The examination process: many students recommended that continuous assessment takes place while patients are presented in clinical areas, and written feedback given. Another recommendation was to record presentations, which may assist students and examiners to clarify areas of disagreement or improvement. Students requested exposure to mock assessments, to prepare them for and to assist them in their preparation for final assessments. The timing of assessments is important: it should not be after long calls, or late in the day, when students and examiners are tired.
Content of assessments: about 30% of students believed that their training was not aligned with the assessment. ‘We must spend more time in the clinics and wards, then we will learn more and do better in exams.’ In contrast, students also commented as follows: ‘They ask what is easy to mark, not what they teach us.’ ‘They use the same patient, and it´s not fair if you are the first or last student.’ ‘Some patients are good to use in exams, but it´s not really what we need to know.’ Most students indicated that assessment should cover general conditions, and not specialist or super-specialist conditions. Some students also provided general recommendations about how better training may affect assessment. ‘Everybody must train the same facts from prescribed references.’ ‘Different disciplines do things differently, they should have a uniform format, for instance when presenting patients.’ ‘Tutorials and discussions are much better than lectures. We can read better than some lecturers.’ ‘Use the good role models to train other lecturers.’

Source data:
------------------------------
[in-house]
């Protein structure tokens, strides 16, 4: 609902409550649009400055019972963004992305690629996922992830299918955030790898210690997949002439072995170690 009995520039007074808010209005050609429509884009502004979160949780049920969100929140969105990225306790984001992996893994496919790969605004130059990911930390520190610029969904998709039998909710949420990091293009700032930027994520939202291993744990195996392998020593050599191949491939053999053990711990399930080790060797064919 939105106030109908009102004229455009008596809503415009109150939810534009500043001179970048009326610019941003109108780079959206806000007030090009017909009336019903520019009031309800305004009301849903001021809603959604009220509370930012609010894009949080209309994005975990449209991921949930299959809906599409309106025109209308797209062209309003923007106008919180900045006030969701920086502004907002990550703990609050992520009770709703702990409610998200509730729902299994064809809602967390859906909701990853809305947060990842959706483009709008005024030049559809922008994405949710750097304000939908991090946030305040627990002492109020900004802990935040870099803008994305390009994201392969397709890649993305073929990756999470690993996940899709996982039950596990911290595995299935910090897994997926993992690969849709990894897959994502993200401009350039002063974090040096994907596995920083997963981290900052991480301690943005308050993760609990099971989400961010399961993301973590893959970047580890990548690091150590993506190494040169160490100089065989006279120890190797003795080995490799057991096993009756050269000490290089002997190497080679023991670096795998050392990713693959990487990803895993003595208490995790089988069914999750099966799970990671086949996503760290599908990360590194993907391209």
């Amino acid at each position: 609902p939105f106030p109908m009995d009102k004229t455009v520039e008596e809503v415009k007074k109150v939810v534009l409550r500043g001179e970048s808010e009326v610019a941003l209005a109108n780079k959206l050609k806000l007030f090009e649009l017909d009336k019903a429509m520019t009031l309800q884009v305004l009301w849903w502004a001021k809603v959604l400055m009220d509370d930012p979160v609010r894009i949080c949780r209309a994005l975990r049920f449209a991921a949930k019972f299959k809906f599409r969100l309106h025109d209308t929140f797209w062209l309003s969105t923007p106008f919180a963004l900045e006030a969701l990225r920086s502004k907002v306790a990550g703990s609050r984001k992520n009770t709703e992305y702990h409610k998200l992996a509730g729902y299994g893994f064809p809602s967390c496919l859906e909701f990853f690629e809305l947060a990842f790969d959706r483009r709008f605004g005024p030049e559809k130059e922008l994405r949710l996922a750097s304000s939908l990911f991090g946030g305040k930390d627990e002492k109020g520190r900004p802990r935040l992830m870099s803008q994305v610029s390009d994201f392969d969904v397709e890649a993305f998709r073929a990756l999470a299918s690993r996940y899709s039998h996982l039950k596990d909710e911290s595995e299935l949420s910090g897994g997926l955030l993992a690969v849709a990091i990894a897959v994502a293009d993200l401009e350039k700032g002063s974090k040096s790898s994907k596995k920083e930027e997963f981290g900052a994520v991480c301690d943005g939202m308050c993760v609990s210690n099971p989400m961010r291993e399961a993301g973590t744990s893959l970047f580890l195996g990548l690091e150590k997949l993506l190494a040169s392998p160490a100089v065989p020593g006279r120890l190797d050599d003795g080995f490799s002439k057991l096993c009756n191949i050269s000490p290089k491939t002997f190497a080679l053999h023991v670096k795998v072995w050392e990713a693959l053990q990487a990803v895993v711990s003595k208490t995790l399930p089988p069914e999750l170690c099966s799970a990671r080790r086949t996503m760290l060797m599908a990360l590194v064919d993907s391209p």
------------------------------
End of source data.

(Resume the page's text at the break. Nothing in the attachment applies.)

The response rate of a survey matters, and a good response rate indicates
that the researcher can generalize the results for the population under
investigation . The response rate of 86% in this
survey makes the results obtained generalizable, as they represent the opinions
of current clinical medical students at the UFS. It may also indicate that
students were eager to voice their opinions. Less than half the students
believed that current assessments were fair. They thought that the questions
were too difficult for undergraduate students, and they were not satisfied
with the spread of questions (blueprinting). This opinion of the students
may be because specialists and super specialists conduct training in the
undergraduate and postgraduate medical programme, and may find it difficult
to accept that undergraduate students need only limited knowledge of ‘their’ subject.
McConlogue , Price et al. 
and Yorke  describe how complex it is to set exams when
different dimensions must be considered. In summative assessment, blueprinting
is problematic, because of the large volumes of work that must be covered by
a single assessment; this is even more complex when clinical assessment involves
patients and different assessment sites. Sites may differ regarding resources
and disease profiles, and the conditions of patients may also change during or
Although > 90% of students reported not receiving feedback after assessments,
they value feedback and gave good suggestions to improve the lack of feedback.
The value of formative feedback is that it assists students to measure themselves
and ‘identify the gap between their current and desired performance’ .
To get the maximum advantage of feedback, it should be of good quality, specific
and on time .
The Health Professions Council of South Africa describes core competencies for undergraduate medical students, including professionalism . Most students wanted a formal assessment of ‘soft skills’, and suggested peer and patient assessment. It is concerning that they do not consider all lecturers and doctors to be good role models of professional behaviour.